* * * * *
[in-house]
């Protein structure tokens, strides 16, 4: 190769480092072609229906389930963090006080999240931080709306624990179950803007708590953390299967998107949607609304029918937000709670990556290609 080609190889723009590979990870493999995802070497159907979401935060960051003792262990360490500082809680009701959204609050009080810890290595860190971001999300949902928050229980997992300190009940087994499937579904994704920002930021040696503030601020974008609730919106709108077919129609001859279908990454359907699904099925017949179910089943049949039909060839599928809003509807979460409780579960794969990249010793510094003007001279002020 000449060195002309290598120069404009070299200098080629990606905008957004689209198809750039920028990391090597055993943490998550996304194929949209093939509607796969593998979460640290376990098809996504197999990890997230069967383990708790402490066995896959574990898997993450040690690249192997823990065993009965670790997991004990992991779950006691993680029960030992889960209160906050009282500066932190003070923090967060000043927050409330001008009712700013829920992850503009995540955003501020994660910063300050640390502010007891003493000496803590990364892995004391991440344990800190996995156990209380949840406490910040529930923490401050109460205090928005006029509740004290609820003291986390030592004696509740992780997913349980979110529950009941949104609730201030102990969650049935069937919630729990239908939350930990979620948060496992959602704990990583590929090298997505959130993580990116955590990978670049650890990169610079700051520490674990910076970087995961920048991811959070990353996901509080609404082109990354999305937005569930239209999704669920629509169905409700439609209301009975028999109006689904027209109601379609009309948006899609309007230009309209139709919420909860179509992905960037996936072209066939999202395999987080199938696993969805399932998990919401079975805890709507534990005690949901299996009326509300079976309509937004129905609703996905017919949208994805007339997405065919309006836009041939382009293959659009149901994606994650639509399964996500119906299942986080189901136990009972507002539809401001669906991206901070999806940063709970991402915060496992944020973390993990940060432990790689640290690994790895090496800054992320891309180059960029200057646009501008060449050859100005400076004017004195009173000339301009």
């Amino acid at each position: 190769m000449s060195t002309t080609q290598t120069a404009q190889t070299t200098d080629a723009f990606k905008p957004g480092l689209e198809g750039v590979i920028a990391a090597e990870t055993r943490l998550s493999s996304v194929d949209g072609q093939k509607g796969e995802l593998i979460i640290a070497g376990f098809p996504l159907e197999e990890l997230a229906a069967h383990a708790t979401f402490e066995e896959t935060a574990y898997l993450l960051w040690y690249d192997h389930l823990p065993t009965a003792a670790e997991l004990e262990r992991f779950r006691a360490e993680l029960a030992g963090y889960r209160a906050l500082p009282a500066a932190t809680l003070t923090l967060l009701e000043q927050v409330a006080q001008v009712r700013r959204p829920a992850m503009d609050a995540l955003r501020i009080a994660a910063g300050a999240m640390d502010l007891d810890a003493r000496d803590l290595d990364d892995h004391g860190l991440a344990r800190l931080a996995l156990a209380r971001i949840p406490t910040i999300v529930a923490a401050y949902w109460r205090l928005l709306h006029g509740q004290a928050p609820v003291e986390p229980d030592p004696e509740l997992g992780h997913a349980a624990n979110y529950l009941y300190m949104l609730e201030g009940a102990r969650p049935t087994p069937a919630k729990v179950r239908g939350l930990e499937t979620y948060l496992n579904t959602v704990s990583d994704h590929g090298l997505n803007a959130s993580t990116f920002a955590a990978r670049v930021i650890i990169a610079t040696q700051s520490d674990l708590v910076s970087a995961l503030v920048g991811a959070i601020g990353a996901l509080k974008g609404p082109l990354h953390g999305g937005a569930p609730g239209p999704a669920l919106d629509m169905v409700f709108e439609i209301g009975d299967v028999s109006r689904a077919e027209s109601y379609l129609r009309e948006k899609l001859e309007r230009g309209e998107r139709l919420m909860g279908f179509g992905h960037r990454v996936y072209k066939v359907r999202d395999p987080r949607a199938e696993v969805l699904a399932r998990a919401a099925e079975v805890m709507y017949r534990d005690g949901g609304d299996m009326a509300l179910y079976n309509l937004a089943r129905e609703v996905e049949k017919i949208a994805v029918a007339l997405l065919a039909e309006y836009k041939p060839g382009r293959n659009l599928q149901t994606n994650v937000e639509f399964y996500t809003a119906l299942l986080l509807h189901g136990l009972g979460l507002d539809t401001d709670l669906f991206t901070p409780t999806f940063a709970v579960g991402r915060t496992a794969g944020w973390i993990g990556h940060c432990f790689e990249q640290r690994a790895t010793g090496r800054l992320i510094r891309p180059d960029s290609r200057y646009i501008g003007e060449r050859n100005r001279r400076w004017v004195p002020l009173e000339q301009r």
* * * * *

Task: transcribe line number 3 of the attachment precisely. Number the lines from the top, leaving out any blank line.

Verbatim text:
């Amino acid at each position: 190769m000449s060195t002309t080609q290598t120069a404009q190889t070299t200098d080629a723009f990606k905008p957004g480092l689209e198809g750039v590979i920028a990391a090597e990870t055993r943490l998550s493999s996304v194929d949209g072609q093939k509607g796969e995802l593998i979460i640290a070497g376990f098809p996504l159907e197999e990890l997230a229906a069967h383990a708790t979401f402490e066995e896959t935060a574990y898997l993450l960051w040690y690249d192997h389930l823990p065993t009965a003792a670790e997991l004990e262990r992991f779950r006691a360490e993680l029960a030992g963090y889960r209160a906050l500082p009282a500066a932190t809680l003070t923090l967060l009701e000043q927050v409330a006080q001008v009712r700013r959204p829920a992850m503009d609050a995540l955003r501020i009080a994660a910063g300050a999240m640390d502010l007891d810890a003493r000496d803590l290595d990364d892995h004391g860190l991440a344990r800190l931080a996995l156990a209380r971001i949840p406490t910040i999300v529930a923490a401050y949902w109460r205090l928005l709306h006029g509740q004290a928050p609820v003291e986390p229980d030592p004696e509740l997992g992780h997913a349980a624990n979110y529950l009941y300190m949104l609730e201030g009940a102990r969650p049935t087994p069937a919630k729990v179950r239908g939350l930990e499937t979620y948060l496992n579904t959602v704990s990583d994704h590929g090298l997505n803007a959130s993580t990116f920002a955590a990978r670049v930021i650890i990169a610079t040696q700051s520490d674990l708590v910076s970087a995961l503030v920048g991811a959070i601020g990353a996901l509080k974008g609404p082109l990354h953390g999305g937005a569930p609730g239209p999704a669920l919106d629509m169905v409700f709108e439609i209301g009975d299967v028999s109006r689904a077919e027209s109601y379609l129609r009309e948006k899609l001859e309007r230009g309209e998107r139709l919420m909860g279908f179509g992905h960037r990454v996936y072209k066939v359907r999202d395999p987080r949607a199938e696993v969805l699904a399932r998990a919401a099925e079975v805890m709507y017949r534990d005690g949901g609304d299996m009326a509300l179910y079976n309509l937004a089943r129905e609703v996905e049949k017919i949208a994805v029918a007339l997405l065919a039909e309006y836009k041939p060839g382009r293959n659009l599928q149901t994606n994650v937000e639509f399964y996500t809003a119906l299942l986080l509807h189901g136990l009972g979460l507002d539809t401001d709670l669906f991206t901070p409780t999806f940063a709970v579960g991402r915060t496992a794969g944020w973390i993990g990556h940060c432990f790689e990249q640290r690994a790895t010793g090496r800054l992320i510094r891309p180059d960029s290609r200057y646009i501008g003007e060449r050859n100005r001279r400076w004017v004195p002020l009173e000339q301009r």